In the harsh dry bushlands of our nation's red centre, there is little in the way of water and thus little in the way of life, but there's one corner of this vast wilderness where things are a little different. From Swan Hill in Victoria to Murray Bridge in South Australia, crossing hundreds of kilometres, the Murray River carves a trail through the arid outback, leaving winding streams and fertile soils in its tracks like an snaking oasis. Some of Australia's most distinctive and charming outback towns are situated alongside this stretch, and are shaped and coloured by the almighty influence of the Murray. 

Mildura, on the Victorian side of the border, is one of the largest population centres in the vast and barely populated Australian desert; a bustling outback city of nearly 40,000. Just a few kilometres downriver from town is the Murray's mammoth junction with its largest tributary; the Darling River, situated at the smaller town of Wentworth. The Murray and the Darling are Australia's longest and third longest river respectively, and together they form a vast system known as the Murray-Darling basin, spanning almost all of NSW and Victoria, and reaching into South Australia and even parts of Queensland. The sheer size of this system is awe-inspiring, being by far the largest river based drainage area in Australia and among the 20 largest in the world. Ultimately, the presence of life, diversity, and the potential for civilisation here in inland Eastern Australia owes itself entirely to these two rivers and their mighty confluence.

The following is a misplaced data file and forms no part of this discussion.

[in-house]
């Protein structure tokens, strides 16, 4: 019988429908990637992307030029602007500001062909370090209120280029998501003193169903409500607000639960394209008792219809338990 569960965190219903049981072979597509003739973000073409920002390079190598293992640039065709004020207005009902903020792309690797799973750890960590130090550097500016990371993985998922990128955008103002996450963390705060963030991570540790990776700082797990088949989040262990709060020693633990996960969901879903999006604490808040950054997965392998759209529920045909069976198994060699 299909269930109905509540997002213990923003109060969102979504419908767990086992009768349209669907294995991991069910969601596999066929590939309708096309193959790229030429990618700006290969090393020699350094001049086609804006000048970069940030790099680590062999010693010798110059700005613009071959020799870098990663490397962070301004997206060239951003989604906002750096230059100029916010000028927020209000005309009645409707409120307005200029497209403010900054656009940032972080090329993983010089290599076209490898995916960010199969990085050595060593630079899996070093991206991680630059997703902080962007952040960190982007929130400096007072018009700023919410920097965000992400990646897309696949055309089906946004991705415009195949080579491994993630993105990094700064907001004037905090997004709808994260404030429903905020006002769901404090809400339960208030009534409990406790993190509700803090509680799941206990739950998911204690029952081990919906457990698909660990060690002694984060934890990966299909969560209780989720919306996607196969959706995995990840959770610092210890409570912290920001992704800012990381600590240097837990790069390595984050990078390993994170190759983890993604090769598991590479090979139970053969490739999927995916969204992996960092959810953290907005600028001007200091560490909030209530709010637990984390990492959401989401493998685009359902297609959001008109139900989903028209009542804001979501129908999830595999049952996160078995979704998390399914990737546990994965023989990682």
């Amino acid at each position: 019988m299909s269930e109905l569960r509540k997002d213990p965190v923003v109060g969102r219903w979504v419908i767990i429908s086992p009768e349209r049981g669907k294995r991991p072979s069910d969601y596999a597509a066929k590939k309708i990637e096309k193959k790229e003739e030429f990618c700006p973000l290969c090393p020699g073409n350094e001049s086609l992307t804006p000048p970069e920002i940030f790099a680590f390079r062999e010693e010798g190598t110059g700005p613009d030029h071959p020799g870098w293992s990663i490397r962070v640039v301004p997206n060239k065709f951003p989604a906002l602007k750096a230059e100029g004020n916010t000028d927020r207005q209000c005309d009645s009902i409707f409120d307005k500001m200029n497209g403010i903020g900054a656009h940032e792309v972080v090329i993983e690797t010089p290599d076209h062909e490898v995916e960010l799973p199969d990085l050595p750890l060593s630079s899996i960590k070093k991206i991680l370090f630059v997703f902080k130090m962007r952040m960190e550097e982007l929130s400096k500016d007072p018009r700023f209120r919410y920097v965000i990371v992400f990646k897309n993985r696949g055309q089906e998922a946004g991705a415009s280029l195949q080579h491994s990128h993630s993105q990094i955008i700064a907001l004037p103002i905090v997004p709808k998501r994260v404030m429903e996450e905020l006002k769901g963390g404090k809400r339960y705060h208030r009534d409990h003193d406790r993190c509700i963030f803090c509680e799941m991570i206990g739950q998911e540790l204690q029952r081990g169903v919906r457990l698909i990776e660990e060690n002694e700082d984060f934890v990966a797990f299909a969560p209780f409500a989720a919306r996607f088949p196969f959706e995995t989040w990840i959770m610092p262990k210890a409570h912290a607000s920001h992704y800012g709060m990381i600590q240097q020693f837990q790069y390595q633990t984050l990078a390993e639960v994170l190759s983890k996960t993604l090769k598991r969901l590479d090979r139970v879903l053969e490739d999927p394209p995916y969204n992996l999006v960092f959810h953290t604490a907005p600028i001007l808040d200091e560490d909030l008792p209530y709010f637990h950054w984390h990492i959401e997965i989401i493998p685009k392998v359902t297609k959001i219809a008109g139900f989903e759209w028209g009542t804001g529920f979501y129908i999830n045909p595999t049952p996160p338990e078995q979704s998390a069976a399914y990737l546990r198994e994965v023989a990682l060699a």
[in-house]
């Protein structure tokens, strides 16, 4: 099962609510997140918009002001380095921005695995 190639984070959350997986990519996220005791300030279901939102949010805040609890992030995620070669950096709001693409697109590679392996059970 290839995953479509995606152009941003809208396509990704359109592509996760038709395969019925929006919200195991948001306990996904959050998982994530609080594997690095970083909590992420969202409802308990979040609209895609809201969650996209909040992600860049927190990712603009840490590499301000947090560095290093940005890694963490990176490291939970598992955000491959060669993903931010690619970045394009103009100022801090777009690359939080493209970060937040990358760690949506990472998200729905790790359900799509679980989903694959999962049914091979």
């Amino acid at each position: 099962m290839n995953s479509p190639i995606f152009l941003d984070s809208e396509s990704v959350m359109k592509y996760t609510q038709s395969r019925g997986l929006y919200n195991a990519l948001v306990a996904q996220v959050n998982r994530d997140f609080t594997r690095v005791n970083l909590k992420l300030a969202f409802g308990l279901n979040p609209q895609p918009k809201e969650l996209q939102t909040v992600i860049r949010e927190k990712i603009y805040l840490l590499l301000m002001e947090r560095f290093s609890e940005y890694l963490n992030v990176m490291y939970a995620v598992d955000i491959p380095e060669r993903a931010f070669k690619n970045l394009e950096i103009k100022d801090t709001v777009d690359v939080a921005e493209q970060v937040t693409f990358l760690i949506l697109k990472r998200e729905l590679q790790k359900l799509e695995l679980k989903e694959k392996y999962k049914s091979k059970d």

The confluence of the Murray and Darling rivers at Wentworth. Image credit: Destination NSW

The Murray riverfront at Mildura. Image credit: Visit Victoria